U.S. Pat. No. 4,486,756 to Peregrim et al. discloses a method of reducing angle noise in a radar system. Energy is transmitted in an arbitrarily chosen frequency pair symmetrically disposed about the tuning frequency of the radome of the radar, and the complex monopulse ratios of the return signals are formed. The sum magnitude and the magnitude of the imaginary part of the complex monopulse ratio, determined for each frequency pair, are subjected to selected thresholds in order to reject erroneous data points. A sum channel threshold and a threshold on the imaginary part of the complex monopulse ratios are utilized. Both of these thresholds vary as a function of the missiletotarget range. In addition, a glint threshold is also utilized. The glint threshold is an adaptive threshold predicated on a desired probability of false alarm.

U.S. Pat. No. 3,720,942 to Wilmot et al. discloses a system for automatically processing quantized normal and moving target indicator (MTI) radar video to provide improved clutter rejection and improved detection of moving targets in clutter. The quantized video is applied to a mean level detector. The sensitivity of the mean level detector is controlled as a function of the number of detected target reports being stored in an output buffer unit in order to provide the proper threshold. The output of the mean level detector and the quantized normal video are applied to a video selector circuit for automatic selection of subsequent detection and processing.

U.S. Pat. No. 5,465,095 to Bryant discloses a system that subdivides the rangeDoppler matrix into several equallysized elements. The radar system performs a process on the equallysized elements in parallel. The process involves an integration process implemented over each cell in an element. This yields a secondary data array of equal dimension to the original element. Target detection thresholds for each cell are determined from the information in the secondary data arrays.

Although these patents relate to various methods for processing radar signals and enhancing target detection, they do not describe an efficient process for computing a generalized adaptive target detection threshold.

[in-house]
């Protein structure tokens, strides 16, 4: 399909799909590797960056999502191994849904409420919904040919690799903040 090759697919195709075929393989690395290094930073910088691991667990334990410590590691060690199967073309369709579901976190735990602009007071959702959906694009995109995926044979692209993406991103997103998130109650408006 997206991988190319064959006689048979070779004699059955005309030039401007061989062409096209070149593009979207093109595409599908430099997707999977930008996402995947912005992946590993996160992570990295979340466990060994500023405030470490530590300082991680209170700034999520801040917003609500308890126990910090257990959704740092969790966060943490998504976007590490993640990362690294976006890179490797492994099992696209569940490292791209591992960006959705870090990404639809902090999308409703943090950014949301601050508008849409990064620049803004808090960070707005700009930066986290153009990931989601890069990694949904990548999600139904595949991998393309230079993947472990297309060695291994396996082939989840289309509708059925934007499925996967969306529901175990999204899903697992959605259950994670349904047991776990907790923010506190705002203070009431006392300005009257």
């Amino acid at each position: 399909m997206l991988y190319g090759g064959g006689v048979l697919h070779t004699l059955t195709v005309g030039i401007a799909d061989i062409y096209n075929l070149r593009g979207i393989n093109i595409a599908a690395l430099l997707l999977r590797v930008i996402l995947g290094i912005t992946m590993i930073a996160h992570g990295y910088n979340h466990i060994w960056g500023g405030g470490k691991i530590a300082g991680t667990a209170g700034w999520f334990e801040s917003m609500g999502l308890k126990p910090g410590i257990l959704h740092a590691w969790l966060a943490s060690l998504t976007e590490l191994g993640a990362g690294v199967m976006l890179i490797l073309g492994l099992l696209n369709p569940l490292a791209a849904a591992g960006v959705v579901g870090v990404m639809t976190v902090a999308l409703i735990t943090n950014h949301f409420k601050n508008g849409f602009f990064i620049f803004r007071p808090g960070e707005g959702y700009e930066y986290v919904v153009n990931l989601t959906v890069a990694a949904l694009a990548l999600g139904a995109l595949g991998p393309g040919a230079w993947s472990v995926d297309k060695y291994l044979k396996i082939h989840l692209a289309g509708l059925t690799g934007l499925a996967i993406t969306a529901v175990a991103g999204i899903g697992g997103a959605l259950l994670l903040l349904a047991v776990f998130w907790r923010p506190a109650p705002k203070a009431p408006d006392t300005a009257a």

SUMMARY

A sensor processing system uses orthogonal space projections to generate a constant false alarm rate control parameter. The system includes a projection space generator, a mitigation engine, a clutter characterization engine, a parameter generator, a threshold adjuster, and a target detector. The projection space generator performs a first projection operation on a received signal to generate a first or matched projection space that is matched to the signal or signals of interest. The projection space generator performs a second projection operation on the received signal to generate a first mismatched projection space that is mismatched to the signal or signals of interest. The projection space generator performs a third projection operation to generate a second mismatched projection space that is mismatched to both the first or matched projection space and the first mismatched projection space. Both mismatched projection spaces are orthogonal or nearly orthogonal to the first matched projection space. The mitigation engine receives the matched and first mismatched projection space and generates a set of weights from the first mismatched projection space. Alternatively, the set of weights are generated from the first mismatched projection space and the first or matched projection space. The mitigation engine also generates an image space from the set of weights and the matched projection space. A clutter characterization engine receives the second mismatched projection space and the set of weights. The clutter characterization engine generates samples of nondesired signal energy when present. The parameter generator receives the samples from the clutter characterization engine and generates a control parameter. The threshold adjuster receives the control parameter and generates a threshold. The target detector receives and applies the threshold to the image space to detect one or more signals.